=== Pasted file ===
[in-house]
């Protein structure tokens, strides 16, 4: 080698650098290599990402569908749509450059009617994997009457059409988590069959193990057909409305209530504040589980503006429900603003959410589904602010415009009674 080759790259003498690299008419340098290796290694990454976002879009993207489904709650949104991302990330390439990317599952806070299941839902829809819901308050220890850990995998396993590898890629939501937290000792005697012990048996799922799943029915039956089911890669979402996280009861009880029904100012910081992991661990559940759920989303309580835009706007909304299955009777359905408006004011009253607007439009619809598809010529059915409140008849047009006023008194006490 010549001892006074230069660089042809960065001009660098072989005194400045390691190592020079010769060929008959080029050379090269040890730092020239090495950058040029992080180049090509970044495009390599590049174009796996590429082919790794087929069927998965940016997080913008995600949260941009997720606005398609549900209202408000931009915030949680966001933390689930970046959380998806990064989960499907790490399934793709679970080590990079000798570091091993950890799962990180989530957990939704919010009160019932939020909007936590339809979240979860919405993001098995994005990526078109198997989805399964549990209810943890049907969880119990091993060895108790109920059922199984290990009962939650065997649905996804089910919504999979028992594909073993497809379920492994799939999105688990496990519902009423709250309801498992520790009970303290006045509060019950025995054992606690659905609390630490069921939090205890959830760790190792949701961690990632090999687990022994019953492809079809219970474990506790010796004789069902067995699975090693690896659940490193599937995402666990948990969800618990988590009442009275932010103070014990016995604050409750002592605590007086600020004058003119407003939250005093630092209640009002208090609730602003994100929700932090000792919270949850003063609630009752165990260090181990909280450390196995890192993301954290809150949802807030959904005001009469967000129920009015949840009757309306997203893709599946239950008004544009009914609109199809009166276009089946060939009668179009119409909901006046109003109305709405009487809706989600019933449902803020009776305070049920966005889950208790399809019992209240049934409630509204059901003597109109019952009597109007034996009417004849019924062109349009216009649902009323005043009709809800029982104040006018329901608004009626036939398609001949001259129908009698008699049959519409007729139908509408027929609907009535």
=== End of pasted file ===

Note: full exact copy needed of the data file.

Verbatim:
[in-house]
């Protein structure tokens, strides 16, 4: 080698650098290599990402569908749509450059009617994997009457059409988590069959193990057909409305209530504040589980503006429900603003959410589904602010415009009674 080759790259003498690299008419340098290796290694990454976002879009993207489904709650949104991302990330390439990317599952806070299941839902829809819901308050220890850990995998396993590898890629939501937290000792005697012990048996799922799943029915039956089911890669979402996280009861009880029904100012910081992991661990559940759920989303309580835009706007909304299955009777359905408006004011009253607007439009619809598809010529059915409140008849047009006023008194006490 010549001892006074230069660089042809960065001009660098072989005194400045390691190592020079010769060929008959080029050379090269040890730092020239090495950058040029992080180049090509970044495009390599590049174009796996590429082919790794087929069927998965940016997080913008995600949260941009997720606005398609549900209202408000931009915030949680966001933390689930970046959380998806990064989960499907790490399934793709679970080590990079000798570091091993950890799962990180989530957990939704919010009160019932939020909007936590339809979240979860919405993001098995994005990526078109198997989805399964549990209810943890049907969880119990091993060895108790109920059922199984290990009962939650065997649905996804089910919504999979028992594909073993497809379920492994799939999105688990496990519902009423709250309801498992520790009970303290006045509060019950025995054992606690659905609390630490069921939090205890959830760790190792949701961690990632090999687990022994019953492809079809219970474990506790010796004789069902067995699975090693690896659940490193599937995402666990948990969800618990988590009442009275932010103070014990016995604050409750002592605590007086600020004058003119407003939250005093630092209640009002208090609730602003994100929700932090000792919270949850003063609630009752165990260090181990909280450390196995890192993301954290809150949802807030959904005001009469967000129920009015949840009757309306997203893709599946239950008004544009009914609109199809009166276009089946060939009668179009119409909901006046109003109305709405009487809706989600019933449902803020009776305070049920966005889950208790399809019992209240049934409630509204059901003597109109019952009597109007034996009417004849019924062109349009216009649902009323005043009709809800029982104040006018329901608004009626036939398609001949001259129908009698008699049959519409007729139908509408027929609907009535």